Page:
Originally an all-purpose vehicle during the Second World War, the new Jeep Compass maintains its status as the master of city and country, motorway and mountain
Stateside, the humble SUV and Jeep motif intersperse the traffic with authority. The Jeep is a nickname derived from the General Purpose or ‘GP’ version that went into production in the US in 1941 and was used during the Second World War. The term was trademarked two years later and has since been inherently tied to this kind of special exploration vehicle, and influenced the design of many other international sports utility brands.
This year Jeep launches its latest family member: the new Compass. A more compact version of the chunkier Wrangler and Cherokee models, it is still very much in keeping with the adventure-driven soul of the Jeep, but with a sophisticated nip and tuck to the profile. The Compass Limited is the model at the top of the range and the one I decide to test drive.
Hitting unlock on the key fob and watching the eyes of this road-roving animal light up must be one of the most pleasurable reasons to own one. The tall, well-shaped physique of the body is modelled in clay, a Jeep tradition. The Compass also adds classic high wheel arches, LED rear tail lights and a sleeker version of Jeep’s recognisable sweeping seven-section front grille, giving this car serious presence on the road even when stationary.
Inside, the manual six-speed gearbox slides into go. Sitting comfortably on the plush man-made leather seats it’s obvious that there’s been a sharp improvement in interiors. For colder days there’s even rapid-warming seats and a heated steering wheel. And it’s spacious enough for four adult passengers to fit comfortably; wellies and wine well-stacked in the hands-free, auto-opening boot.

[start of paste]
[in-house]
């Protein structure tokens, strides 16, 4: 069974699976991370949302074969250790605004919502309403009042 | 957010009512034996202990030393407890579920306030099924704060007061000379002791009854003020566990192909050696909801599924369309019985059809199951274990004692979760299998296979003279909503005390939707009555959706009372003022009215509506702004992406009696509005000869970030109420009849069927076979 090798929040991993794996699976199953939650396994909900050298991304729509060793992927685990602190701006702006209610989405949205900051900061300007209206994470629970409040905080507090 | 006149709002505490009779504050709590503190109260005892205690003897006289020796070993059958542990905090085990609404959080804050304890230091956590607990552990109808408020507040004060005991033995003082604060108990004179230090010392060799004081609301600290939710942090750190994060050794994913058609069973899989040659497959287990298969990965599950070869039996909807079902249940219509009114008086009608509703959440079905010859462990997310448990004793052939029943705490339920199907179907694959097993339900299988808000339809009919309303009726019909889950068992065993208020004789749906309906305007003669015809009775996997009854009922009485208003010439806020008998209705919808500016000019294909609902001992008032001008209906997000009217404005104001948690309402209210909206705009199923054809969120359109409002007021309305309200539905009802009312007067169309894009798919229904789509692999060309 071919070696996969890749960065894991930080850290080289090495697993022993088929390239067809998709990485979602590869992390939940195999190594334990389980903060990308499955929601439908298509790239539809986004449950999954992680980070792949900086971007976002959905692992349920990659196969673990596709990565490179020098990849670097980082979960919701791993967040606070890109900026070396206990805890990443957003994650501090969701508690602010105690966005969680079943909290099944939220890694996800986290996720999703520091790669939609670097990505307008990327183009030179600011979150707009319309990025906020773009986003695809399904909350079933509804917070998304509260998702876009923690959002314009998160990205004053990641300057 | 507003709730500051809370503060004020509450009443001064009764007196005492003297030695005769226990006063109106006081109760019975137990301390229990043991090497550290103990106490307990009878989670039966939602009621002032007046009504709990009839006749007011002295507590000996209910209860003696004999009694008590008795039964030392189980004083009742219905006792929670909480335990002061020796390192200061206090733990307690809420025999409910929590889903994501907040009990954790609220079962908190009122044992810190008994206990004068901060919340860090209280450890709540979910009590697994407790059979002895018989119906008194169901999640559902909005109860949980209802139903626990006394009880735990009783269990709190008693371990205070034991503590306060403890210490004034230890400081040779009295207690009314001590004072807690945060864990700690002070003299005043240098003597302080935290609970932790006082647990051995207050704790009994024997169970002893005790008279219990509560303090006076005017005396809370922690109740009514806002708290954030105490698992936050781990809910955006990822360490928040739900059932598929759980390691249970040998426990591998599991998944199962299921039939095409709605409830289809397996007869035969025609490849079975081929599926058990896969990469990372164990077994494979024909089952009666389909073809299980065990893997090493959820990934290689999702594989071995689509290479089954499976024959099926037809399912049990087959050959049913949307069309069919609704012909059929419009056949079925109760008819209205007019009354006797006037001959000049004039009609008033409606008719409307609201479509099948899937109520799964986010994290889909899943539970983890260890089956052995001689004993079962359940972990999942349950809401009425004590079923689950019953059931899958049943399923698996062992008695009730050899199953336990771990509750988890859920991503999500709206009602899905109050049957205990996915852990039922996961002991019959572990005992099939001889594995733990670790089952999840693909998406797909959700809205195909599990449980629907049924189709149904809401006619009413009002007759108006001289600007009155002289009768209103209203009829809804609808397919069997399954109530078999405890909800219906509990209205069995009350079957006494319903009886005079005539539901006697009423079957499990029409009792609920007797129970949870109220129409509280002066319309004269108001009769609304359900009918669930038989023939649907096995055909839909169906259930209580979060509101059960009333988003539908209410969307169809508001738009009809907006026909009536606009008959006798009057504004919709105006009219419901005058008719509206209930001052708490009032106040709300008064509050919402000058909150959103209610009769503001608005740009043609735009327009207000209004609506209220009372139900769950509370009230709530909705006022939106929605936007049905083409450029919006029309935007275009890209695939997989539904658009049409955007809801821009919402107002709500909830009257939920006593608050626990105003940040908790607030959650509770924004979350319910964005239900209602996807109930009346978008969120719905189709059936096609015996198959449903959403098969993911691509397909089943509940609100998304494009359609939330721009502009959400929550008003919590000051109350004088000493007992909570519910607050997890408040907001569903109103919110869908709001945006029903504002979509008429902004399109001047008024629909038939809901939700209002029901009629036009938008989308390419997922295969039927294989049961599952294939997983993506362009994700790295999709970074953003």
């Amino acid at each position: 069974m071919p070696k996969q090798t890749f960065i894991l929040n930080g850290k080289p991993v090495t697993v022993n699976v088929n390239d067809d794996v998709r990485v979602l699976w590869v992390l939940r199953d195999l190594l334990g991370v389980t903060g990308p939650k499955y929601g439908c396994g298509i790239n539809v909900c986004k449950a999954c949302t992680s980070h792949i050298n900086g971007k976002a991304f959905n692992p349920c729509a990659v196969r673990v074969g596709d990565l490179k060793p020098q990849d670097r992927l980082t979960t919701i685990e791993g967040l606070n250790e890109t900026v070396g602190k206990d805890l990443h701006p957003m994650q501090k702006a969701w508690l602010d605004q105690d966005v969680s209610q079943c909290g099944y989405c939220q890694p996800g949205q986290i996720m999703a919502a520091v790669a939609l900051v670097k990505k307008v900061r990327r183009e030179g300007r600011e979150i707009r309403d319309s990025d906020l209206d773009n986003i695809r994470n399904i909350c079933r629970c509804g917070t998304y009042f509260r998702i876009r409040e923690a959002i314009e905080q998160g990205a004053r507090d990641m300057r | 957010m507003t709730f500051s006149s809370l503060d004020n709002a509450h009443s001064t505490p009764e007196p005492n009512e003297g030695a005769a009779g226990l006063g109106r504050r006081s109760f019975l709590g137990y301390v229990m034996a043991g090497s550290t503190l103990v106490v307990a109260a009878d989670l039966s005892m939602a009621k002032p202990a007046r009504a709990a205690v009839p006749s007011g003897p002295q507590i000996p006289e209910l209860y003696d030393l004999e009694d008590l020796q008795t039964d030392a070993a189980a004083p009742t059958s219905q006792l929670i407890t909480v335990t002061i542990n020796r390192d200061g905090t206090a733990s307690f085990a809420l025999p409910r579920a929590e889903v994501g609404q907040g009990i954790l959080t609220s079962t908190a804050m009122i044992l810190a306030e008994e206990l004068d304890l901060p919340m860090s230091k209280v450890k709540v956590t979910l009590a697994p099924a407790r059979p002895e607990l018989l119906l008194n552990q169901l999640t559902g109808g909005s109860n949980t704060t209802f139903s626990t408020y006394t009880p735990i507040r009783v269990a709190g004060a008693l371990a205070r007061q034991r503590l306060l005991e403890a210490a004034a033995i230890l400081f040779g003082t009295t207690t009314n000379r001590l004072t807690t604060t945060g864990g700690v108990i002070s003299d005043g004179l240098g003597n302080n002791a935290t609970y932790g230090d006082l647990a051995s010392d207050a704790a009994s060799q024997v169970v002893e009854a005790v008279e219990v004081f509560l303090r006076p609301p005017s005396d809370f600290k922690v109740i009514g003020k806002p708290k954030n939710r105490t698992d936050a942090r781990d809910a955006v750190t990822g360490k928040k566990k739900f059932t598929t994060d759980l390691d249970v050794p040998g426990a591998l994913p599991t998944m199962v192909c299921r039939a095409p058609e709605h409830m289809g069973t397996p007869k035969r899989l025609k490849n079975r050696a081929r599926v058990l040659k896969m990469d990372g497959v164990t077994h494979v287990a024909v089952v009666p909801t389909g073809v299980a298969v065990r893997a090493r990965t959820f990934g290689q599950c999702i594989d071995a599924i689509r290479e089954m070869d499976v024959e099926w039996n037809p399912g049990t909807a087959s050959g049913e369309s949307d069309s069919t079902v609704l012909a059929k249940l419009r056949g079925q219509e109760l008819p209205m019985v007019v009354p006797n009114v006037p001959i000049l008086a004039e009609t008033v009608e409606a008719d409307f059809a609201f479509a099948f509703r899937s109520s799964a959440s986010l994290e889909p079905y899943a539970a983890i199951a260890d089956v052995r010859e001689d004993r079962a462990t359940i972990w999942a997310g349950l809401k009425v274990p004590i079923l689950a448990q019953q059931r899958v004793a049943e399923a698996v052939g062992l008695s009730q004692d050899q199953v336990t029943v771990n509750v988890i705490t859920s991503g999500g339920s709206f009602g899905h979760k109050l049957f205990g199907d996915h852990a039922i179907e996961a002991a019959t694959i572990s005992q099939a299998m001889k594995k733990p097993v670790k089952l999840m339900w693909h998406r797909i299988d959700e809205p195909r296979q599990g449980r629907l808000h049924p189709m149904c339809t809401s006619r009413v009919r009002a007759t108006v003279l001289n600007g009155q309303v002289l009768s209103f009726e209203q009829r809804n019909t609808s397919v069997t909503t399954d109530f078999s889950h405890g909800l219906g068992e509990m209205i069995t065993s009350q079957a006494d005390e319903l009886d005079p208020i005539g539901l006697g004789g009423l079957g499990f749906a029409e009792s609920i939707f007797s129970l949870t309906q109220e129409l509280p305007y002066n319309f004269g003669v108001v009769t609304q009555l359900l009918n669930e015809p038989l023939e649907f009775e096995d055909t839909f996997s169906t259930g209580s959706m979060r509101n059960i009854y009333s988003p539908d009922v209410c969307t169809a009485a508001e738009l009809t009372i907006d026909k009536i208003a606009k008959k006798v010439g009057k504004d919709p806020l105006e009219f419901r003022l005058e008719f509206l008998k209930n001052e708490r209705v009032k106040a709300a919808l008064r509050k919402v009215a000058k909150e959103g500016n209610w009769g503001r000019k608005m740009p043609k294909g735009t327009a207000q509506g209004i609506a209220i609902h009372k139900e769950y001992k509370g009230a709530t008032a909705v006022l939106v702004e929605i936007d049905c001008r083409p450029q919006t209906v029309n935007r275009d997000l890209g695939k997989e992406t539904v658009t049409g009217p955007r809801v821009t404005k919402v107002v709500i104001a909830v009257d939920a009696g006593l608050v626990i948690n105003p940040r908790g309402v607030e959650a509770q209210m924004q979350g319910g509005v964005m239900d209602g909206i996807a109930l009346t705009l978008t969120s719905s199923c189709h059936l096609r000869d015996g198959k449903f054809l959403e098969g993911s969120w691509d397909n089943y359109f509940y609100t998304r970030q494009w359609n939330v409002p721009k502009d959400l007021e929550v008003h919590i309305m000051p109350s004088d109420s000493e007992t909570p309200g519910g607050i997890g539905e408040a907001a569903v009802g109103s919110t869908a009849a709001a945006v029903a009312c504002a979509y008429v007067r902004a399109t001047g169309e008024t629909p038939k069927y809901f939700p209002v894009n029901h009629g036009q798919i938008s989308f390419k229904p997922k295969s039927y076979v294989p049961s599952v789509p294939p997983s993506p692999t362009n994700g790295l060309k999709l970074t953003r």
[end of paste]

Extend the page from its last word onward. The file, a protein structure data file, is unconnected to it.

We cruise through late night London, over Westminster Bridge and along the Embankment, heading further east towards Suffolk, our journey’s end. The external handling and response is assertive and firm, which has been made ever easier, thanks in no small part to Apple CarPlay. The Compass glides steadily like a powerful Friesian horse under pedal-tapping feet.
Out of London, the traffic easing off, we continue on the motorway. Under low-lit streetlamps, here the Compass shows its long-haul journey prowess after being fairly nifty in heat map traffic. Once we are up to speed, after a little hesitation in lower gears, we continue sprightly on our way.
The Compass can climb gracefully up the sharpest of inclines
State-of-the-art sensory ‘lane departure’ means I’m automatically nudged back into my tracks should I steer outside of my fast-paced path. Intelligent forward collision control will also warn me through onwards-road-monitoring if I’m too close to anyone else – and will even, when required, apply the brakes for me.
The in-car app Uconnect plots my journey and tells me I’m doing a green-coloured 90 per cent great. It monitors acceleration levels, braking and overall power usage (particularly interesting data if you’re off-roading). After three hours on the road, reaching the most northerly part of Suffolk through winding lanes, this makes for reassuring news.
Next on this weekend’s test drive, we ask the sat-nav to take us for lunch. Crowd-pleasing surround sound is chosen as we venture nearer our country watering hole. Parked up and hungry, we pile into the pub, leaving the Compass to survey the village view. Two seconds later I receive a notification on my phone telling me my car’s parking location has been marked in Maps. Very clever, Compass.
When we return, bellies full of roasted salmon and venison, the dashboard’s digital voice alerts us that ‘there may be ice on the road’. Further outdoor afternoon activity is aborted, although the English snowflakes don’t quite justify implementing ‘snow mode’. Rest assured, though, that the Compass can climb, navigate and steer most gracefully over, up and down the sharpest of inclines and surfaces.
On our journey back to London, our drive remains smooth and calm – passengers softly sleeping through the relentless foggy rain – and yet we power comfortably on. The Compass succeeds as a suitable ride for escapades in both the city and the country. And it’s certainly robust enough as its original iteration, for any war-like family battles.